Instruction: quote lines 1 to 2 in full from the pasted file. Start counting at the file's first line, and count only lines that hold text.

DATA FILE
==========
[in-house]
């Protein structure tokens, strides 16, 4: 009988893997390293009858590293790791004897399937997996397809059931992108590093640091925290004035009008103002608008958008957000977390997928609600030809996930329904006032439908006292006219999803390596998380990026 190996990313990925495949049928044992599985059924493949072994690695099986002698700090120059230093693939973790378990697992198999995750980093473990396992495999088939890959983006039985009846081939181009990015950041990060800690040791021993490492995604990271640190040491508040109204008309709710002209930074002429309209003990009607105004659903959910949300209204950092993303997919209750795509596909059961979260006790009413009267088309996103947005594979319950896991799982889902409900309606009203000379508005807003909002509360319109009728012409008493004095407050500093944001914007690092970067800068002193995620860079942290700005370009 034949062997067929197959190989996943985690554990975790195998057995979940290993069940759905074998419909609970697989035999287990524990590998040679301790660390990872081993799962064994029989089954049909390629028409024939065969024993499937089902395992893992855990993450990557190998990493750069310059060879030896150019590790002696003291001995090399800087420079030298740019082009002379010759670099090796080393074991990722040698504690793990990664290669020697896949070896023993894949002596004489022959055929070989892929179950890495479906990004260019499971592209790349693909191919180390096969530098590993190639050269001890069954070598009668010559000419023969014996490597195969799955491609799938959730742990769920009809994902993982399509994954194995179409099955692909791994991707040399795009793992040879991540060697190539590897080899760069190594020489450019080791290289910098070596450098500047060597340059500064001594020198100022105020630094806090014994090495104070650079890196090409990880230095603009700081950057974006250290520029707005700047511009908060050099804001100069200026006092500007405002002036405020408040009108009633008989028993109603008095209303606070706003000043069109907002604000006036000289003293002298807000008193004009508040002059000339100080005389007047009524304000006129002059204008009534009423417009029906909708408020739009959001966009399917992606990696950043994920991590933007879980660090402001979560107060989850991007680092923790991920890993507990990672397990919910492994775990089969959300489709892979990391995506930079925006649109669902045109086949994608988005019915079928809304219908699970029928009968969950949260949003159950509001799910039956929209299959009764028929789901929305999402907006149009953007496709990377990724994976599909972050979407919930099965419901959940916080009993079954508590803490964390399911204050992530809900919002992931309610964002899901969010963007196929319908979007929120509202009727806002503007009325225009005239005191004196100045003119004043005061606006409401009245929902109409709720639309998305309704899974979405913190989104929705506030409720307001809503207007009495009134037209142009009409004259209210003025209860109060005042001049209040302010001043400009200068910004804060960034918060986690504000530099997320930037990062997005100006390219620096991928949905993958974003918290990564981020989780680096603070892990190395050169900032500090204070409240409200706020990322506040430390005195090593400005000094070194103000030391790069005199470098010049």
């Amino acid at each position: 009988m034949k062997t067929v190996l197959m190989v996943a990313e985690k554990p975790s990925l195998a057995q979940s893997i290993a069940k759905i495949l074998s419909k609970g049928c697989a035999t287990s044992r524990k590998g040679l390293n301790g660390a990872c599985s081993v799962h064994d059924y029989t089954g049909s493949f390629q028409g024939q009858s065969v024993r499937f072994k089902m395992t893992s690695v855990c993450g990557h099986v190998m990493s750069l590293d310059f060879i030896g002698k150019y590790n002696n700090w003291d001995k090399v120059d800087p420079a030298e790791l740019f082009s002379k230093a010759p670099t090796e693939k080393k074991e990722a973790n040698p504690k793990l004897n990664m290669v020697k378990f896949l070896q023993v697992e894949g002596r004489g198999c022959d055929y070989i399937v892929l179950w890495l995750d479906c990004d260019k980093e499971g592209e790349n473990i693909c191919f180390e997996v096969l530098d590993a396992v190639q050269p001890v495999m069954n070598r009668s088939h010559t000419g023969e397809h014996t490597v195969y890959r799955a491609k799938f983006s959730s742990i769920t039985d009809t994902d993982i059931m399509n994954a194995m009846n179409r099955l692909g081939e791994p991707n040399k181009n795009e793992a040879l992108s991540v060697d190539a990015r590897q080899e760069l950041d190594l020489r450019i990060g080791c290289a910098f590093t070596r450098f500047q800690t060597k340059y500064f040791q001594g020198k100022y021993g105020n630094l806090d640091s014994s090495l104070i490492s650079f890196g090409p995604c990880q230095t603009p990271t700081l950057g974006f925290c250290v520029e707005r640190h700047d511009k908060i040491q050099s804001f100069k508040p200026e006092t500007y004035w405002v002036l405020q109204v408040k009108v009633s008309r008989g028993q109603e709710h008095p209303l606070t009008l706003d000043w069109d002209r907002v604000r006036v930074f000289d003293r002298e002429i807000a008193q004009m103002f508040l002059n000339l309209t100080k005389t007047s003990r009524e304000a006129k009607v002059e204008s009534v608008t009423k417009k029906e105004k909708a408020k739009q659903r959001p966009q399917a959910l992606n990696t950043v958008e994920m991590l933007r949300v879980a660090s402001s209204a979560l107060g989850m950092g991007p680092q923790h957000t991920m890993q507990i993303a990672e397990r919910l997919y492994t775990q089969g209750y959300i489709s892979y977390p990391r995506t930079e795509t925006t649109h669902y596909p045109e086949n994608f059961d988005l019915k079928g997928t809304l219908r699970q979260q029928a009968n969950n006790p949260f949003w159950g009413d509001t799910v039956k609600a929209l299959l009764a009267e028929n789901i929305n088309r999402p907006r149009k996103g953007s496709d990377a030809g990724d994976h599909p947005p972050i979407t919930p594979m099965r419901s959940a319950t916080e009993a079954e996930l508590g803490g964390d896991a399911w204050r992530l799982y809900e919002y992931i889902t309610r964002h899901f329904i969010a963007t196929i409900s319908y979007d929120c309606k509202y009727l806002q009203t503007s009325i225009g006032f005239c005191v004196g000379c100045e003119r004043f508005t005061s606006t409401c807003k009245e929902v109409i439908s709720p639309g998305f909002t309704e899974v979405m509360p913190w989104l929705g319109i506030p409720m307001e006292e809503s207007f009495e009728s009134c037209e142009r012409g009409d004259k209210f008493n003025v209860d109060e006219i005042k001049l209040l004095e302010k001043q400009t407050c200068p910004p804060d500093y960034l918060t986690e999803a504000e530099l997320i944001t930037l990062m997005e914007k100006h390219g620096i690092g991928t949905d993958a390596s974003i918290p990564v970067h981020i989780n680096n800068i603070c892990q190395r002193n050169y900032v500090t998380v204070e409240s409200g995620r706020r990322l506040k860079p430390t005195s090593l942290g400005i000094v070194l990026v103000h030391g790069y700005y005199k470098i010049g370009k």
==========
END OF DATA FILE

[in-house]
């Protein structure tokens, strides 16, 4: 009988893997390293009858590293790791004897399937997996397809059931992108590093640091925290004035009008103002608008958008957000977390997928609600030809996930329904006032439908006292006219999803390596998380990026 190996990313990925495949049928044992599985059924493949072994690695099986002698700090120059230093693939973790378990697992198999995750980093473990396992495999088939890959983006039985009846081939181009990015950041990060800690040791021993490492995604990271640190040491508040109204008309709710002209930074002429309209003990009607105004659903959910949300209204950092993303997919209750795509596909059961979260006790009413009267088309996103947005594979319950896991799982889902409900309606009203000379508005807003909002509360319109009728012409008493004095407050500093944001914007690092970067800068002193995620860079942290700005370009 034949062997067929197959190989996943985690554990975790195998057995979940290993069940759905074998419909609970697989035999287990524990590998040679301790660390990872081993799962064994029989089954049909390629028409024939065969024993499937089902395992893992855990993450990557190998990493750069310059060879030896150019590790002696003291001995090399800087420079030298740019082009002379010759670099090796080393074991990722040698504690793990990664290669020697896949070896023993894949002596004489022959055929070989892929179950890495479906990004260019499971592209790349693909191919180390096969530098590993190639050269001890069954070598009668010559000419023969014996490597195969799955491609799938959730742990769920009809994902993982399509994954194995179409099955692909791994991707040399795009793992040879991540060697190539590897080899760069190594020489450019080791290289910098070596450098500047060597340059500064001594020198100022105020630094806090014994090495104070650079890196090409990880230095603009700081950057974006250290520029707005700047511009908060050099804001100069200026006092500007405002002036405020408040009108009633008989028993109603008095209303606070706003000043069109907002604000006036000289003293002298807000008193004009508040002059000339100080005389007047009524304000006129002059204008009534009423417009029906909708408020739009959001966009399917992606990696950043994920991590933007879980660090402001979560107060989850991007680092923790991920890993507990990672397990919910492994775990089969959300489709892979990391995506930079925006649109669902045109086949994608988005019915079928809304219908699970029928009968969950949260949003159950509001799910039956929209299959009764028929789901929305999402907006149009953007496709990377990724994976599909972050979407919930099965419901959940916080009993079954508590803490964390399911204050992530809900919002992931309610964002899901969010963007196929319908979007929120509202009727806002503007009325225009005239005191004196100045003119004043005061606006409401009245929902109409709720639309998305309704899974979405913190989104929705506030409720307001809503207007009495009134037209142009009409004259209210003025209860109060005042001049209040302010001043400009200068910004804060960034918060986690504000530099997320930037990062997005100006390219620096991928949905993958974003918290990564981020989780680096603070892990190395050169900032500090204070409240409200706020990322506040430390005195090593400005000094070194103000030391790069005199470098010049």